Alternator control will be made even more intelligent in order to optimize the balance between electrical energy production and internal-combustion engine fuel consumption.

For Optifuel Lab 3, extensive work will also be carried out on the dual battery device with expected significant weight reduction and improved cold-start performance for the start battery and increased capacity and life time for the living battery.

Powertrain: low-viscosity lubricants and Rankine waste heat recovery system. The whole powertrain will benefit from new-generation low-viscosity lubricants developed by Total for reduced friction.

In addition, performance studies will be carried out on test benches and integration studies will be conducted for two types of waste heat recovery system architecture based on Rankine’s thermodynamic cycle. The research is being carried out jointly by Renault Trucks, Faurecia, IFPEN and Enogia.

Optifuel Lab 3 will conduct its first on-road tests in 2019 and determine consumption savings assessments in 2020.

Comments

SJC

I say big rigs in the U.S. get 5 mpg, others say more.
They are 80,000 pounds with an absolutely horrible air drag...really.

Lad

There's a reason fuel is their biggest cost; there are so many benefits to an electric semi, I don't see anything but politics and deep seated bias keeping the major truck makers from switching over ASAP.

Diesels semis shorten your life and kill your bank account.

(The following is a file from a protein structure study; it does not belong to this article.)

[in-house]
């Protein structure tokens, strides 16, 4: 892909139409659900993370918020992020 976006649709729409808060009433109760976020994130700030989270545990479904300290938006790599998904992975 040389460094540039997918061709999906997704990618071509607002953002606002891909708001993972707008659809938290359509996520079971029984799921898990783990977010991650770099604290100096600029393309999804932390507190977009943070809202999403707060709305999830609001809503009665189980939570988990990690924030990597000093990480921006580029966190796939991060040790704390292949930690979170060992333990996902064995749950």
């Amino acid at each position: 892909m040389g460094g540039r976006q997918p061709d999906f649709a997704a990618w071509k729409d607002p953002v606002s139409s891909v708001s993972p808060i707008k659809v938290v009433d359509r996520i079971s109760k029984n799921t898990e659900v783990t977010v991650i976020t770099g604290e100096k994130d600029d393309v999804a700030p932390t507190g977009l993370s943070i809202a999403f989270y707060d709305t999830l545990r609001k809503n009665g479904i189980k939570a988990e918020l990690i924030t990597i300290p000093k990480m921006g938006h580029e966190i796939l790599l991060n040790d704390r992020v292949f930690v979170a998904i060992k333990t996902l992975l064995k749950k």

Peter_XX

@Lad
An electric semi can only transport batteries.

Engineer-Poet

That yields a funny mental image, Peter:  imagine a car-transporter full of Teslas, with the semi-tractor plugged into the battery packs of its cargo.

SJC

We will see with Toyota, Hyundai and Nikola, if PEMFCs have the range it could be a contest.

gryf

The Renault design does not look as optimal as the Shell Oil Starship which has achieved 10 mpg with standard Diesel components. Shell Oil or Bob Sliwa (Airflow Truck Company) copied the Japanese Shinkansen Bullet Train design.
Both the Tesla Semi and the Nikola One have designs similar to the Shell Oil Starship.

gryf

Correction: Bob Sliwa AirFlow BulletTruck achieved 13.4 average MPG Coast-to-Coast from Connecticut to California while carrying 39,000 load.

Engineer-Poet

I didn't find that but I did find   I thought there had been a previous article here about a 13 MPG effort from WalMart but it didn't turn up.

gryf

The 2018 Shell Oil Starship so far has a 10.2 mpg average
(Reference: https://www.sae.org/news/2018/06/shell-starship-fuel-efficient-class-8-concept-truck-delivers).
The 2012 AirFlow BulletTruck achieved 13.4 average MPG according to their website (http://www.airflowtruck.com/bullettruck-completed/).
The key point of course is that aerodynamics is critical.

Engineer-Poet

I've been telling people that aerodynamics is a huge factor since the days of The Oil Drum and before.  There were NASA truck-drag studies in the 70's which proved that, and the industry is just getting around to putting the lessons into practice.